The world that gave rise to these categories is fading rapidly into nonexistence. The new bookstores are not circumscribed by retail space, they're the limitless possibilities of a search box. We live in a world in which most any book you can think of can be downloaded to your home, and where anyone with an Internet connection can fill a blog with reviews, interviews, news items, and free-form ramblings about whatever she thinks is important. That is a paradigm shift on a level we don't fully understand yet.

I no longer believe we should stop using terms like science fiction and fantasy and so on; those terms can be useful in describing certain things, certain ways of reading. But their status as hard-and-fast slots into which we plug in all of our books is already starting to fade, as the once nebulous megacategory of science fiction and fantasy splinters into steampunk, urban fantasy, paranormal romance and so on, subcategories that once upon a time might have been merely commented on but which because of the 'Net have blossomed into subcultures all their own, distinct and often non-communicating with the groups reading the space opera or sword and sorcery that since Star Wars and the Lord of the Rings have dominated science fiction and fantasy respectively.

What's interesting about these new groups, to me, is how they actually represent crossovers from old groups. Stephenie Meyer, Charlaine Harris, Buffy the Vampire Slayer and co. have conspired to bring legions of romance readers into fantasy. Steampunk, meanwhile, has become trendy among groups like goths and punks, not usually seen as the core audience of speculative fiction (Neil Gaiman, another crossover figure, not withstanding).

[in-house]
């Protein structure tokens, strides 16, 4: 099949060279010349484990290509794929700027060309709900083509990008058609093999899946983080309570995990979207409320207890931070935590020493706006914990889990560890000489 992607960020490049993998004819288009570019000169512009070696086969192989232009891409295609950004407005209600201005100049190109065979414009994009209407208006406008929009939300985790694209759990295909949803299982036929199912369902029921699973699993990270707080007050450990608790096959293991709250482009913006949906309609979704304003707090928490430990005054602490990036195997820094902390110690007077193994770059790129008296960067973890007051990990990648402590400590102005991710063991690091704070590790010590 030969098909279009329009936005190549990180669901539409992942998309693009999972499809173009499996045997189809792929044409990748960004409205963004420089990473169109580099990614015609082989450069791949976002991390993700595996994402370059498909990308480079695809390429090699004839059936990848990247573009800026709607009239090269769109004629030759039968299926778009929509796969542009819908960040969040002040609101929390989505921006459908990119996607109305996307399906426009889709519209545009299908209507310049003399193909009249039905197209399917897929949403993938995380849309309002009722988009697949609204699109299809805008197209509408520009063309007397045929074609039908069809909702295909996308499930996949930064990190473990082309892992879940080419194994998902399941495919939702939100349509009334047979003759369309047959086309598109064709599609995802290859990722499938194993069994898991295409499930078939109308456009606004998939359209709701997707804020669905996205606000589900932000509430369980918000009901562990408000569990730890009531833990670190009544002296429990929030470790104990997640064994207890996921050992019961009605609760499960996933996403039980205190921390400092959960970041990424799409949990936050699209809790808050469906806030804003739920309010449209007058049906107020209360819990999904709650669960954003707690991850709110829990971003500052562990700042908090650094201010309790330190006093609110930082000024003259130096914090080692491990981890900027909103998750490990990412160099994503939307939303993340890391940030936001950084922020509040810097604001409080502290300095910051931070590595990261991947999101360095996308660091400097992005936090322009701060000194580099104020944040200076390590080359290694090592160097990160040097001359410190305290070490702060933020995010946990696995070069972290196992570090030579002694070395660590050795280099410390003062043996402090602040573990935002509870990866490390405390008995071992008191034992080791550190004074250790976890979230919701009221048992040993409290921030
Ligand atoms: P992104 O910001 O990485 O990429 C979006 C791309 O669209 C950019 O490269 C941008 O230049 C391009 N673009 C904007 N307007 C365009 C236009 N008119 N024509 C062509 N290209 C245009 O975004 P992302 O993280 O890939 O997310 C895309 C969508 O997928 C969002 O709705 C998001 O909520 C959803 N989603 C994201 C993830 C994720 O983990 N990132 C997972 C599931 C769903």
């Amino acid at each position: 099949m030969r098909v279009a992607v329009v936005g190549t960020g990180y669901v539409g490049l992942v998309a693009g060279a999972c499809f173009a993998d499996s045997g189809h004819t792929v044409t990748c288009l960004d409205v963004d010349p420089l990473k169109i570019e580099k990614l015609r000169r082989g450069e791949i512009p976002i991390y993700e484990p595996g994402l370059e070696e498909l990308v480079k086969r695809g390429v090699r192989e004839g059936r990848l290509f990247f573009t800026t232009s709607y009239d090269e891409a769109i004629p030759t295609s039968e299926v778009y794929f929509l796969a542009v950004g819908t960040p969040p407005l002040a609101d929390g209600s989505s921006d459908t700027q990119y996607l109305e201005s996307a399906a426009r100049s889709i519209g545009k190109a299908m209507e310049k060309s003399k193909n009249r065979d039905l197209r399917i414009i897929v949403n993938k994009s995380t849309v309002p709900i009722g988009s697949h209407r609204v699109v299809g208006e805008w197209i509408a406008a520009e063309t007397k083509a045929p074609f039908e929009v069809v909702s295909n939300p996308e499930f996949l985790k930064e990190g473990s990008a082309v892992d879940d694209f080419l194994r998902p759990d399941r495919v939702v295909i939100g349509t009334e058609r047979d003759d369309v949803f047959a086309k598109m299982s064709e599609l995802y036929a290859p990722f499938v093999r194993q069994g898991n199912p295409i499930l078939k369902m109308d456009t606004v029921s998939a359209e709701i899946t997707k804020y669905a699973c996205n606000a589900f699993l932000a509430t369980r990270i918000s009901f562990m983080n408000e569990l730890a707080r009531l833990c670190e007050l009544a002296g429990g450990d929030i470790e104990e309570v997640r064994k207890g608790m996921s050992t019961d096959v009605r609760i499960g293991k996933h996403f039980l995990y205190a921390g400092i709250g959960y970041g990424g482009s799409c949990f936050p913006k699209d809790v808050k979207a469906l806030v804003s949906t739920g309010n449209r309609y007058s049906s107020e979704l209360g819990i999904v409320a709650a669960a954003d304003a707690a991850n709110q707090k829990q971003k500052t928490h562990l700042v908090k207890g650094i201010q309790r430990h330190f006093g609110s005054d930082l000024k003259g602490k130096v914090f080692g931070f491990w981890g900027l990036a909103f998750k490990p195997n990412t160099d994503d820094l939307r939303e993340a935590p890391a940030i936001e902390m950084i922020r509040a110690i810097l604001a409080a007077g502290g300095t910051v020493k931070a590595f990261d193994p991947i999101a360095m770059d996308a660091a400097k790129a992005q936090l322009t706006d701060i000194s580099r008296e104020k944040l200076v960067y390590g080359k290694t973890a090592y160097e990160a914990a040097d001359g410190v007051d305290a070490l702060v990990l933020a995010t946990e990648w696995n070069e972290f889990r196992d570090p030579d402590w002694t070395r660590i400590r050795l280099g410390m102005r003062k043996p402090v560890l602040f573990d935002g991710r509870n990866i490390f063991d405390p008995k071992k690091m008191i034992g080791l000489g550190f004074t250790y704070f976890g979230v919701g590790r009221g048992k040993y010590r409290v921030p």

Which is the point: if we stay ensconced in our little bubbles we're going to miss out on amazing things going on outside of them. Because there's obviously nothing inherent about the tropes of the various genres that turns people off in general. Any set of tropes, from time travel to vampires to locked-door mystery to a star-crossed romance can be made palatable to just about anyone if presented in the right way. After all, the most popular movies in history are all what in publishing would be called genre. The fact that people who might not buy a book about blue aliens still rushed out to see Avatar strikes me as evidence of the abject failure of marketing and publicity by the industry and of the responsibility of informing the public of what's out there by the book reviewers. Because, as it stands now, unless you're actively plugged in to the science fiction literary scene you're just not going to know that a big science fiction novel has come out. It's been commented before that publishing is the only industry where the books that sell the best are not the ones that get reviewed; that mainstream media will cover and cover Jonathan Franzen but ignore George RR Martin who has outsold him by several orders of magnitude, which is kind of like if all the movie reviews were of films by people like Michael Haneke while James Cameron and Steven Speilberg went ignored. (I'm deliberately putting aside all questions of relative quality, which is an issue I've addressed elsewhere at length and not what this article is about. I'm not claiming that James Cameron is better than Michael Haneke; whether he is or not is irrelevant to the fact that it would be plainly absurd if every media outlet in America reviewed The White Ribbon while none reviewed Avatar, like the reviewers were putting their heads in the sand and pretending that the most popular movie in the world didn't exist.)